Blown Away or Shattered?
There are games thick with theme. Every mechanic intuitively integrates with the growing narrative. Every action makes sense within the story. Every turn you eagerly jump at the chance to move along the adventure.
Then there are games like Murano. A conglomeration of mechanics and rules that could really be about just anything. Still, they layer this skeletal structure with an innocuous, sometimes contrived, but always colorful skin that looks appealing – and dares you to defy their reasoning. They’re rather brash about it, come to think of it.
Murano laughs off any criticisms about its theme – or lack thereof. It would readily admit the story is as generic as the hundreds of Euros before it. European city? It’s in the name of the game. Renaissance setting? Check. Merchants producing profits and resources? Oh, yeah. It could have just as well been about New York taxis with all of its design mechanics in place.
Sure, all of its elements are associated with the real Murano. Glass-making, canals and gondolas, palaces and shops. Yet the how, where and when you establish buildings doesn’t make sense within any context except that the rules stipulate to. Some actions are free because they’re available, while others will cost you money because they’re not. And ironically, the product for which the islands are most renowned – glass – is actually only a small part of the game. There’s no rhyme or reason or logic. That’s okay. Because Murano is a very good design.
Inka and Marcus Brand first used a communal rondel ringing the board in their 2007 release Guatemala Café. Don’t let the square game board fool you. While not the usual shape associated with the mechanic, the design functioned just like a rondel. The same aspect holds form in Murano. And it’s implemented quite smoothly.
For one, it’s extremely intuitive. Wherever the credit lies – with the Brands, the artist and/or the developer – the visual and graphic designs are informative without appearing cluttered. You’re pretty much able to figure out what the bulk of action spaces do just from the iconography. There’s plenty of room, clean delineation between spots and each one has a bow-pointed symbol clearly denoting which direction to scull the little gondolas along. Even though a lot of activity transpires in the middle of the board, the action track commands much of your attention. It’s attractive and will be the focus of your planning. That’s not to say the rest of the board is lacking. It’s double-sided for player count and is generally just as pleasant. Although, it can be hard to discern from a quick glance which undeveloped sites are for street tiles and which are for buildings.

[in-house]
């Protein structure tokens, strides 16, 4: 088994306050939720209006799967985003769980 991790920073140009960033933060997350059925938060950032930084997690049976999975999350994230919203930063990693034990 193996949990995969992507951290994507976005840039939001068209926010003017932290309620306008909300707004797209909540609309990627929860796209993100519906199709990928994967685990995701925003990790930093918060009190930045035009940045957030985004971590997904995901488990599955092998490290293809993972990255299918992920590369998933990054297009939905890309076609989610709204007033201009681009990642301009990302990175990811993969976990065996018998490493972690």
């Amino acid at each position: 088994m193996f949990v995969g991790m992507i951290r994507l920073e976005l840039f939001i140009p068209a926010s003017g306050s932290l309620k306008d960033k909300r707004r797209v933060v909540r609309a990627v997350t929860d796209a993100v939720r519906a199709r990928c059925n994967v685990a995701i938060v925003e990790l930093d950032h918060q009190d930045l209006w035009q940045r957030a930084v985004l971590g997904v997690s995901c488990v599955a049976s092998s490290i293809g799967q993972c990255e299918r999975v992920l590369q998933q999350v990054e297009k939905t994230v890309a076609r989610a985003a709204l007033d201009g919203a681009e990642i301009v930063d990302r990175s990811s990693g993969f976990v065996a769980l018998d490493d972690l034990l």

Second, rondels are a great mechanic in managing the action selection process. Some hardcore gamers find them restraining. There’s often little to no logic behind why some actions are available, while others are not – except that, like mom, the rules “say so.” Still, they’re generally helpful in presenting a range of choices, which aids planning, keeps things organized and reduces analysis paralysis (see below). Many times, they will absolutely limit the range of options available to a player on a given turn. Usually, however, they provide some means to pay for an action that’s not immediately available for free. In some cases, every action will still be accessible as long as you’re willing and able to afford it. Such is the case with Murano. There are eighteen spots for eleven individual actions – five options are available twice and one is present in three places. It creates a wonderful tension between settling now for something that’s free, versus what might be worth spending for something better.
The track, therefore, is both limiting and malleable. At first glance, it looks really restrictive, and there is that potential. You can do anything on the board, but it still hamstrings you in the sense that you need a sizeable income if the gondolas are all backed up. That makes money a rare commodity. Not only does it cost to manipulate the rondel to your benefit, but many of the actions themselves require coins to resolve. So spending the money to gain access to a certain spot might be moot if you don’t have any left to take advantage of it. Indeed, a comfortable savings is significant in order to enjoy that leeway and if you don’t set up shops or factories to generate income early on, you could be up the canal without an oar. The game suffers from the inverse of the runaway leader syndrome – more of a falling behind loser issue. What makes that whole characteristic even far more interesting is that coins do not count towards victory. You need money to secure the elements that earn you points, but garner nothing from a pile of cash, in and of itself. Okay, so money is a tie breaker, but that’s all…